The Woman Who’s Counting on 90

Minnie Daddario places a plate of pizzelle on the table. There aren’t many people who make the Italian snowflake-shaped cookies any more. Minnie thinks that’s a shame.


Photo by Nancy A. Ruhling
Minnie is a very young 89.

Because it’s so easy. All you do is mix the ingredients — flour, eggs, sugar, baking powder, butter and anise — and spoon the pancake-like batter into an electric press that is similar to a waffle iron.

Close the lid, count to 30 and, presto, you have a pair of pizzelle. With this process, Minnie can produce 50 of the crispy potato-chip-thin cookies that taste like ice cream cones in an hour or so.

It wasn’t always so swift. When her mother-in-law gave her the recipe 67 years ago, Minnie, whose stature lives up to her name, had to hold a heavy, long-handled cast-iron press over the flames of a gas stove to cook them.


Photo by Nancy A. Ruhling
Minnie’s pizzelle press.

Time is and isn’t a big issue for Minnie. She has more of it since she retired three years ago, but she has less of it because she’s nearly 90.

“I don’t feel like I’m old,” she says.

Leaving the undergarment factory where she worked as a seamstress and packer for nearly a half century was not her idea. A stroke forced her to quit.


Photo by Nancy A. Ruhling
Minnie loves to cook and clean.

“I’d like to go back even if it is only part time,” she says, adding that it would be easy to do because the factory is right around the corner and Barbara works there. “I miss the company of my co-workers.”

The factory wasn’t Minnie’s first job. Right after high school, she did office work for MetLife in Manhattan.

Her Italian immigrant parents, who had come to Astoria from Hibbing, Minn., when Minnie was 2, had a hard time supporting their four children.

“I raised my sister, who is 12 years younger than I am, and I gave them my paycheck,” Minnie says. “I remember buying them a TV and some furniture.”


Photo by Nancy A. Ruhling
Ninety? She can’t believe she will be that old.

Before long, Minnie married a neighborhood boy. When her first child, Barbara, was born, Minnie stayed home to raise her and didn’t re-enter the workforce until her second child, Tom, was 6.

This was fortunate as a decade later and three decades after their wedding, Minnie’s husband, a stubborn smoker, succumbed to lung cancer.

The family lived next door to Minnie’s in-laws on a plot of land on 27th Avenue that houses two homes. They have never left. Minnie and Barbara share the two-bedroom cottage, and Tom is in residence in the larger, two-family house.


Photo by Nancy A. Ruhling
Minnie on her wedding day in 1948.

They get along as amicably as mothers and daughters are meant to.

“Barbara and I do fight,” Minnie says. “But we always make up.”

Barbara smiles. She, too, endorses the arrangement that has been in place her entire life.

“Despite my mom’s advanced age, she has always been very modern in her thinking,” Barbara says. “In many ways, she is old-fashioned but at the same time very accepting of the modern world. We have always been like girlfriends as well as mother and daughter.”

Although everybody agrees that Minnie is perfectly capable of living alone and liking it, having Barbara with her brings great peace of mind to the family.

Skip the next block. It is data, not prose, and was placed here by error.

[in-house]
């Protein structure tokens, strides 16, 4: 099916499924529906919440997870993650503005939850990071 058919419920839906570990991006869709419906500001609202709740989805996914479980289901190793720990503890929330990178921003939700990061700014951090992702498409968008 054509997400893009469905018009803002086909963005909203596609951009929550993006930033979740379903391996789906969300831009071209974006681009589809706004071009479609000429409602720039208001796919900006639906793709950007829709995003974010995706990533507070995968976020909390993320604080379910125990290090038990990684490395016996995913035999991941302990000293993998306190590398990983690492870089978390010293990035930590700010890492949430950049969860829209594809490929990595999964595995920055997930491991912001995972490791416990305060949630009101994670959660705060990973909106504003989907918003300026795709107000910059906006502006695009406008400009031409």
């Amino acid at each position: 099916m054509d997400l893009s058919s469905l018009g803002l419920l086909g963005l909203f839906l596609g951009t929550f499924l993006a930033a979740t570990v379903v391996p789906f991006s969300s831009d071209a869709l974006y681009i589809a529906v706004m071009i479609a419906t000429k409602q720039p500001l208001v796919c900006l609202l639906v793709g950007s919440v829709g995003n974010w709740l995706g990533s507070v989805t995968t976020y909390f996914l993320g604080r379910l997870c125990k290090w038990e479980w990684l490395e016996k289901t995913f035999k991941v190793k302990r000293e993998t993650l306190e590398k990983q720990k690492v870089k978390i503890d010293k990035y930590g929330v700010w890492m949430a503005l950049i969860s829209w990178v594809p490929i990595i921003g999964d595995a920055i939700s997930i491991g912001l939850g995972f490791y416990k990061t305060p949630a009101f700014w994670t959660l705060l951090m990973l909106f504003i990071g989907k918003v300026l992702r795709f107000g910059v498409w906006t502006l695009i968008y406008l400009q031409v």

Photo by Nancy A. Ruhling
Minnie worked until she was 86.

Minnie’s days are pretty packed. She spends most of her time cooking and cleaning and taking care of Ben and Jerry, the cats. Oh, yes, and she feeds the birds and squirrels.

“I feel guilty if I eat breakfast before they do,” she says.

Minnie’s not really sure how she got to such a great age in such great shape. She takes a handful of pills for minor issues that include blood pressure and cholesterol.


Photo by Nancy A. Ruhling
Minnie and Barbara have always lived together.

She and Barbara, sometimes with Tom, go to the gym two to three times a week. Minnie pedals the stationary bicycle and lifts weights.

“I can do five pounds in each hand,” she says proudly. “Did I tell you that I was the captain of the girls’ high school basketball team?”

Barbara points out that this was quite an accomplishment because during the World War II years, young women didn’t take sports seriously.


Photo by Nancy A. Ruhling
She wants to go back to work.

This reminds Minnie that she wants to go bowling. No matter that she hasn’t stepped foot in an alley for 15 or 20 years. She’s raring to throw the ball again.

Barbara promises to take her.

At any rate, Minnie believes that her early years of exercise prepped her body for old age. She knows this because, even after the stroke, she hasn’t really slowed down.


Photo by Nancy A. Ruhling
As Barbara can attest, Minnie is still a dynamo.

“I’m never tired,” she says, adding that she’s apt to take a short afternoon nap, but that has nothing to do with her age. Barbara does, too.

Minnie is pretty satisfied with how things turned out. Wife, mother, working woman, she has had it all.

Wait, there is one thing she never got a chance to do. She always wanted to open a day-care center.


Photo by Nancy A. Ruhling
Minnie’s ready to face the new day.

It occurs to Minnie that she could still look after a baby or two. She asks her daughter what she thinks about the idea.

Barbara smiles and deftly changes the subject.

In August, Minnie will be 90. It’s no big deal to her.

The occasion will be marked with a small family party.

Minnie will bring the pizzelle.

Nancy A. Ruhling may be reached at; nruhling on Instagram.
Copyright 2015 by Nancy A. Ruhling